Real-Time Reconstruction of Static and Dynamic Scenes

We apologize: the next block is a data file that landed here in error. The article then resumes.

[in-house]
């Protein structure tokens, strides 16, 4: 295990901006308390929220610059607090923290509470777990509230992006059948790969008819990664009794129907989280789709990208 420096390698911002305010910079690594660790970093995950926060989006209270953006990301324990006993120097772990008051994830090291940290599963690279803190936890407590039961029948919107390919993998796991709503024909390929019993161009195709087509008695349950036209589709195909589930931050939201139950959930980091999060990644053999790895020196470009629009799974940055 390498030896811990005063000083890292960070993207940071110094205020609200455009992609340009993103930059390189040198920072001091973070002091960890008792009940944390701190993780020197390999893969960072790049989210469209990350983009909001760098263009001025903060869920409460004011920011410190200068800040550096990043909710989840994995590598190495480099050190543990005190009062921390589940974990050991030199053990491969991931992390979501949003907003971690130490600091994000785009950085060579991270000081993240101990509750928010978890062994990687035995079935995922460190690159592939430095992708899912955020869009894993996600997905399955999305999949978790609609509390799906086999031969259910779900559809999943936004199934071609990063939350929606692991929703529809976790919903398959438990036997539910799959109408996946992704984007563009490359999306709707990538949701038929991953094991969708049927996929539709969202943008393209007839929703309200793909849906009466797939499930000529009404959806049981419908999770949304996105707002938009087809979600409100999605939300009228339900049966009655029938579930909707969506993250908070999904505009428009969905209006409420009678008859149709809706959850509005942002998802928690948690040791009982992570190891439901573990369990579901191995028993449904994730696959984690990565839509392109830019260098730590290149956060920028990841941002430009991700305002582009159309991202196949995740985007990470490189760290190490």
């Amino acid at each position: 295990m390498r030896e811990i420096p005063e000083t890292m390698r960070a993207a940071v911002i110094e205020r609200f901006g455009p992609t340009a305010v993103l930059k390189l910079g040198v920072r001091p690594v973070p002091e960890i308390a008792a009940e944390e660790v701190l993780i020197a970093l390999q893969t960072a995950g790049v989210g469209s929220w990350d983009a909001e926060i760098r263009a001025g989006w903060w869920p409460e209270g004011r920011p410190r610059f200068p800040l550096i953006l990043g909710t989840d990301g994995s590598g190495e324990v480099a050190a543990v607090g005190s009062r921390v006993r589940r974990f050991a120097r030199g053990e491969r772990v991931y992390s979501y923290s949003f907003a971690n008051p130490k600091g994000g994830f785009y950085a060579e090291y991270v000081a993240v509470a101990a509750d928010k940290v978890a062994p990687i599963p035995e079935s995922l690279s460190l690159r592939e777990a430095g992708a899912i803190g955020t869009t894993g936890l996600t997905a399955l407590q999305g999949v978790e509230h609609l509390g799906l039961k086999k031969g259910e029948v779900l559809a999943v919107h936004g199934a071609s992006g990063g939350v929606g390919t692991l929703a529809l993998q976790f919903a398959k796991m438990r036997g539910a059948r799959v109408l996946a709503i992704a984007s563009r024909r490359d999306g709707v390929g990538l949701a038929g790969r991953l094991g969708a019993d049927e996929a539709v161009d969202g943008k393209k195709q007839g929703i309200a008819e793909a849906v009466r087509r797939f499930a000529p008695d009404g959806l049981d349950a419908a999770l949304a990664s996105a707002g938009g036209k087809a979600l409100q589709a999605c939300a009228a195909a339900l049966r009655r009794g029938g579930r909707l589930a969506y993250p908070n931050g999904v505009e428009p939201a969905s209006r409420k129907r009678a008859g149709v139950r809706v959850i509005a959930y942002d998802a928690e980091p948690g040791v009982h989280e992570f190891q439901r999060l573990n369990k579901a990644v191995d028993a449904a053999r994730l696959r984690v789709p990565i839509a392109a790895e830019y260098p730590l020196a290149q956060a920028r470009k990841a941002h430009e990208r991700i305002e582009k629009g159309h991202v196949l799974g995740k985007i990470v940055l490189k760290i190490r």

With the release of the Microsoft Xbox 360 Kinect, an affordable real-time RGB-D sensor is now available on the mass market. This makes new techniques and algorithms, which have previously been only available to researchers and enthusiasts, accessible for an everyday use by a broad audience. Applications range from the acquisition of detailed high-quality reconstructions of everyday objects to tracking the complex motions of people. In addition, the captured data can be directly exploited to build virtual reality applications, i.e. virtual mirrors, and can be used for gesture control of devices and motion analysis. To make these applications easy-to-use in our everyday life, they should be intuitive to control and provide feedback at real-time rates. In this dissertation, we present new techniques and algorithms for building three-dimensional representations of arbitrary objects using only a single commodity RGB-D sensor, manually editing the acquired reconstructions and tracking the non-rigid motion of physically deforming objects at real-time rates. We start by proposing the use of a statistical prior to obtain high-quality reconstructions of the human head using only a single low-quality depth frame of a commodity sensor. We extend this approach and obtain even higher quality reconstructions at real-time rates by exploiting all information of a contiguous RGB-D stream and jointly optimizing for shape, albedo and illumination parameters. Thereafter, we show that a moving sensor can be used to obtain super-resolution reconstructions of arbitrary objects at sensor rate by fusing all depth observations. We present strategies that allow us to handle a virtually unlimited reconstruction volume by exploiting a new sparse scene representation in combination with an efficient streaming approach. In addition, we present a handle based deformation paradigm that allows the user to edit the captured geometry, which might consist of millions of polygons, using an interactive and intuitive modeling metaphor. Finally, we demonstrate that the motion of arbitrary non-rigidly deforming physical objects can be tracked at real-time rates using a custom high-quality RGB-D sensor.